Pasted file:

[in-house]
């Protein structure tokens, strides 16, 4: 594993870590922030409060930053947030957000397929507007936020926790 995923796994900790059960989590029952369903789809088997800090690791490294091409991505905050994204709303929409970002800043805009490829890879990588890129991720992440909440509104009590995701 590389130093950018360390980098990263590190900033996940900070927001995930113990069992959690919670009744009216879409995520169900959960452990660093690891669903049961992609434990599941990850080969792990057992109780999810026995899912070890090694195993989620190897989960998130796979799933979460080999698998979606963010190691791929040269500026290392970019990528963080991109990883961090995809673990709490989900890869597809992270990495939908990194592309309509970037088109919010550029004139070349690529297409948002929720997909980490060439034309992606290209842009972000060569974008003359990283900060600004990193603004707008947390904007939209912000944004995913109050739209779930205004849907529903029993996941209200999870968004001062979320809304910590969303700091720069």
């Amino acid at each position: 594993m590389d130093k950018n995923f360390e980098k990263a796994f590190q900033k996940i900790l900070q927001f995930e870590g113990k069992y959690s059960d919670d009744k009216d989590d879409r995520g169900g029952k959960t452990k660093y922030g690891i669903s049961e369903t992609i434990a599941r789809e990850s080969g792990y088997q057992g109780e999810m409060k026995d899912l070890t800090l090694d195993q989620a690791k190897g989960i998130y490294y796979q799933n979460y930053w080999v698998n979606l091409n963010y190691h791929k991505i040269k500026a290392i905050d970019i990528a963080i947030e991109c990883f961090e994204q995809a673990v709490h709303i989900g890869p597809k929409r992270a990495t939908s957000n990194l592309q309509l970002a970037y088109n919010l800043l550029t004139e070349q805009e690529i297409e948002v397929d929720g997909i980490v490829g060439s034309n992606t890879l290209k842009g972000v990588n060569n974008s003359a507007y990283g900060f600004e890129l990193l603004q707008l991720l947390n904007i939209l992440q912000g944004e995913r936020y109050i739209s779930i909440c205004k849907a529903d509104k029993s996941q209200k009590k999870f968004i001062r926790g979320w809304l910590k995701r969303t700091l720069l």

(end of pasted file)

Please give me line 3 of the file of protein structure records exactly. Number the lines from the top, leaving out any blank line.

């Amino acid at each position: 594993m590389d130093k950018n995923f360390e980098k990263a796994f590190q900033k996940i900790l900070q927001f995930e870590g113990k069992y959690s059960d919670d009744k009216d989590d879409r995520g169900g029952k959960t452990k660093y922030g690891i669903s049961e369903t992609i434990a599941r789809e990850s080969g792990y088997q057992g109780e999810m409060k026995d899912l070890t800090l090694d195993q989620a690791k190897g989960i998130y490294y796979q799933n979460y930053w080999v698998n979606l091409n963010y190691h791929k991505i040269k500026a290392i905050d970019i990528a963080i947030e991109c990883f961090e994204q995809a673990v709490h709303i989900g890869p597809k929409r992270a990495t939908s957000n990194l592309q309509l970002a970037y088109n919010l800043l550029t004139e070349q805009e690529i297409e948002v397929d929720g997909i980490v490829g060439s034309n992606t890879l290209k842009g972000v990588n060569n974008s003359a507007y990283g900060f600004e890129l990193l603004q707008l991720l947390n904007i939209l992440q912000g944004e995913r936020y109050i739209s779930i909440c205004k849907a529903d509104k029993s996941q209200k009590k999870f968004i001062r926790g979320w809304l910590k995701r969303t700091l720069l």